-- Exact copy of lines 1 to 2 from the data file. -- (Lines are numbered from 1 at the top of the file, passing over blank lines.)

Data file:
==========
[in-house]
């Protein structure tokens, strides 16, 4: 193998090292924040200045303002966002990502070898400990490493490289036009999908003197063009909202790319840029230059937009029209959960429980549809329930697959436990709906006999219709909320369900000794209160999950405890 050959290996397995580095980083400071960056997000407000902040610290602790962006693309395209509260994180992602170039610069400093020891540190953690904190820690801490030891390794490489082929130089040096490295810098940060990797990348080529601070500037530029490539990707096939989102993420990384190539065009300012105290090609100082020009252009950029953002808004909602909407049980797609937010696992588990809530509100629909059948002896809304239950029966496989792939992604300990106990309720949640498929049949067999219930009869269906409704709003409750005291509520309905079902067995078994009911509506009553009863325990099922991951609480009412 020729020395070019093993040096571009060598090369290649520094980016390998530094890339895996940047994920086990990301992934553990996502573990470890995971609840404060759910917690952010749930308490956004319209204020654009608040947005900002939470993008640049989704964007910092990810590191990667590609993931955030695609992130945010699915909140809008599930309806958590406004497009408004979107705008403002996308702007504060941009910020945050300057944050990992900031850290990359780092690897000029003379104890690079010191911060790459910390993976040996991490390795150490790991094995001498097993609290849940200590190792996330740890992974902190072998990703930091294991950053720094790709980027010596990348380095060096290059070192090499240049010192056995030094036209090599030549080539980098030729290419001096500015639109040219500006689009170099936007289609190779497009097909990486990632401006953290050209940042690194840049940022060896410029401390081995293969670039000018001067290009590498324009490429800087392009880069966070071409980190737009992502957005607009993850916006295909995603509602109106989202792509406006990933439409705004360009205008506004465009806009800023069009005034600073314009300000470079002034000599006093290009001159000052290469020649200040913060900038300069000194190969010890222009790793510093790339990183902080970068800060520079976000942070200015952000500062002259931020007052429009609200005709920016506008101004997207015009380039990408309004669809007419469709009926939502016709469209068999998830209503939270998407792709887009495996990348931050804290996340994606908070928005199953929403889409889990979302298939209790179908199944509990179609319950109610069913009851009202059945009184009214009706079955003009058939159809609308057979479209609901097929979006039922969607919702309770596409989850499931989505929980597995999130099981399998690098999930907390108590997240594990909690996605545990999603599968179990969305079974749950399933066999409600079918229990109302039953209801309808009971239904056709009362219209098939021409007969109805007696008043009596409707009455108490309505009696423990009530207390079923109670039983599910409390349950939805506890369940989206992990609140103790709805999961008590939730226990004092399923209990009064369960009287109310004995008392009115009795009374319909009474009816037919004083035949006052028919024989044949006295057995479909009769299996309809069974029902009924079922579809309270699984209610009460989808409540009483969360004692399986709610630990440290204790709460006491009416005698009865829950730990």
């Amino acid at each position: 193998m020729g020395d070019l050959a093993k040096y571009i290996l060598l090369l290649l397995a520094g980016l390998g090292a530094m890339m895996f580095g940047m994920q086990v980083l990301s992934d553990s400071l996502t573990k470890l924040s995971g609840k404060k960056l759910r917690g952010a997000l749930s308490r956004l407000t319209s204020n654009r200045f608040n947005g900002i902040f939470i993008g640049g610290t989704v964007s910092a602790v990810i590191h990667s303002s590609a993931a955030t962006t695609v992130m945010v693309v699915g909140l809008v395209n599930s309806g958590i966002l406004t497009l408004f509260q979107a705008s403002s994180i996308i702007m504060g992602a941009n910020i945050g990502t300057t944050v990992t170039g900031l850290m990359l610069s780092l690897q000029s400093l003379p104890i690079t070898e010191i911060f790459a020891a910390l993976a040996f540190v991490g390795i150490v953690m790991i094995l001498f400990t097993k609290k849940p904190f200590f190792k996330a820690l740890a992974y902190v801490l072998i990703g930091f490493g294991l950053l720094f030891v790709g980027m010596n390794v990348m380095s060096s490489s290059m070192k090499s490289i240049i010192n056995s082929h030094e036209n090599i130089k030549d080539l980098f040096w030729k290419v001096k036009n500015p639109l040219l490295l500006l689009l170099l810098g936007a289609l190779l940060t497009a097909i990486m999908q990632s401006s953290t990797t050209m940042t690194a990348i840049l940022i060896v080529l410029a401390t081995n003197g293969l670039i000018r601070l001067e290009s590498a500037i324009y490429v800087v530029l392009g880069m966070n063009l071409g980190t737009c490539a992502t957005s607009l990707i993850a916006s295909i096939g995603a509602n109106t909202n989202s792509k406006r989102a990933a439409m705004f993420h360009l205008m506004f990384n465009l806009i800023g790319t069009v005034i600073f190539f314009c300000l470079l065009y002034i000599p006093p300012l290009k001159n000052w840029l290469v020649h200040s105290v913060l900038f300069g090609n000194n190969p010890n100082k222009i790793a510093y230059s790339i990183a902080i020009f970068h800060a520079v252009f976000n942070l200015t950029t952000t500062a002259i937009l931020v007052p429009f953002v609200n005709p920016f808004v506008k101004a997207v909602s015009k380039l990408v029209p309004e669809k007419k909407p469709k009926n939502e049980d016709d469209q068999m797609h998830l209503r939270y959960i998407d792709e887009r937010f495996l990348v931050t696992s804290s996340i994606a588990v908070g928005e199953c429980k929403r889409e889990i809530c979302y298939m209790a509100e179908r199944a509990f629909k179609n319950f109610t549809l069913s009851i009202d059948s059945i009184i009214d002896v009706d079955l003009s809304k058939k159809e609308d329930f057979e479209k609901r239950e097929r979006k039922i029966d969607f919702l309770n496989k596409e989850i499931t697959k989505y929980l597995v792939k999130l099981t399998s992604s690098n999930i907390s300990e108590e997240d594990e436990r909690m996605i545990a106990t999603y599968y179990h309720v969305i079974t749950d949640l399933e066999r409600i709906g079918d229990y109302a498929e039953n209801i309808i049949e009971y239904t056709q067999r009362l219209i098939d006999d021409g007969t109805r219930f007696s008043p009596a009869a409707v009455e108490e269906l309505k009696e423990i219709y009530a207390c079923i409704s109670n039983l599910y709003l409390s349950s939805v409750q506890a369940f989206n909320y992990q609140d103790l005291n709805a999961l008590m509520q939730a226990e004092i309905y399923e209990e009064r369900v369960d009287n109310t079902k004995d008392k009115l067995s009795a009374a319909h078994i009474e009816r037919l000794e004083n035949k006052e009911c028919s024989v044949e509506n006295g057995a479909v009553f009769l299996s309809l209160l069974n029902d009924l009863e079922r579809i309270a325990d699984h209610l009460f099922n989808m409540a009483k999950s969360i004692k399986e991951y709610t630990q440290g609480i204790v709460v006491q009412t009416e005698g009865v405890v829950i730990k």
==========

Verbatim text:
[in-house]
């Protein structure tokens, strides 16, 4: 193998090292924040200045303002966002990502070898400990490493490289036009999908003197063009909202790319840029230059937009029209959960429980549809329930697959436990709906006999219709909320369900000794209160999950405890 050959290996397995580095980083400071960056997000407000902040610290602790962006693309395209509260994180992602170039610069400093020891540190953690904190820690801490030891390794490489082929130089040096490295810098940060990797990348080529601070500037530029490539990707096939989102993420990384190539065009300012105290090609100082020009252009950029953002808004909602909407049980797609937010696992588990809530509100629909059948002896809304239950029966496989792939992604300990106990309720949640498929049949067999219930009869269906409704709003409750005291509520309905079902067995078994009911509506009553009863325990099922991951609480009412 020729020395070019093993040096571009060598090369290649520094980016390998530094890339895996940047994920086990990301992934553990996502573990470890995971609840404060759910917690952010749930308490956004319209204020654009608040947005900002939470993008640049989704964007910092990810590191990667590609993931955030695609992130945010699915909140809008599930309806958590406004497009408004979107705008403002996308702007504060941009910020945050300057944050990992900031850290990359780092690897000029003379104890690079010191911060790459910390993976040996991490390795150490790991094995001498097993609290849940200590190792996330740890992974902190072998990703930091294991950053720094790709980027010596990348380095060096290059070192090499240049010192056995030094036209090599030549080539980098030729290419001096500015639109040219500006689009170099936007289609190779497009097909990486990632401006953290050209940042690194840049940022060896410029401390081995293969670039000018001067290009590498324009490429800087392009880069966070071409980190737009992502957005607009993850916006295909995603509602109106989202792509406006990933439409705004360009205008506004465009806009800023069009005034600073314009300000470079002034000599006093290009001159000052290469020649200040913060900038300069000194190969010890222009790793510093790339990183902080970068800060520079976000942070200015952000500062002259931020007052429009609200005709920016506008101004997207015009380039990408309004669809007419469709009926939502016709469209068999998830209503939270998407792709887009495996990348931050804290996340994606908070928005199953929403889409889990979302298939209790179908199944509990179609319950109610069913009851009202059945009184009214009706079955003009058939159809609308057979479209609901097929979006039922969607919702309770596409989850499931989505929980597995999130099981399998690098999930907390108590997240594990909690996605545990999603599968179990969305079974749950399933066999409600079918229990109302039953209801309808009971239904056709009362219209098939021409007969109805007696008043009596409707009455108490309505009696423990009530207390079923109670039983599910409390349950939805506890369940989206992990609140103790709805999961008590939730226990004092399923209990009064369960009287109310004995008392009115009795009374319909009474009816037919004083035949006052028919024989044949006295057995479909009769299996309809069974029902009924079922579809309270699984209610009460989808409540009483969360004692399986709610630990440290204790709460006491009416005698009865829950730990």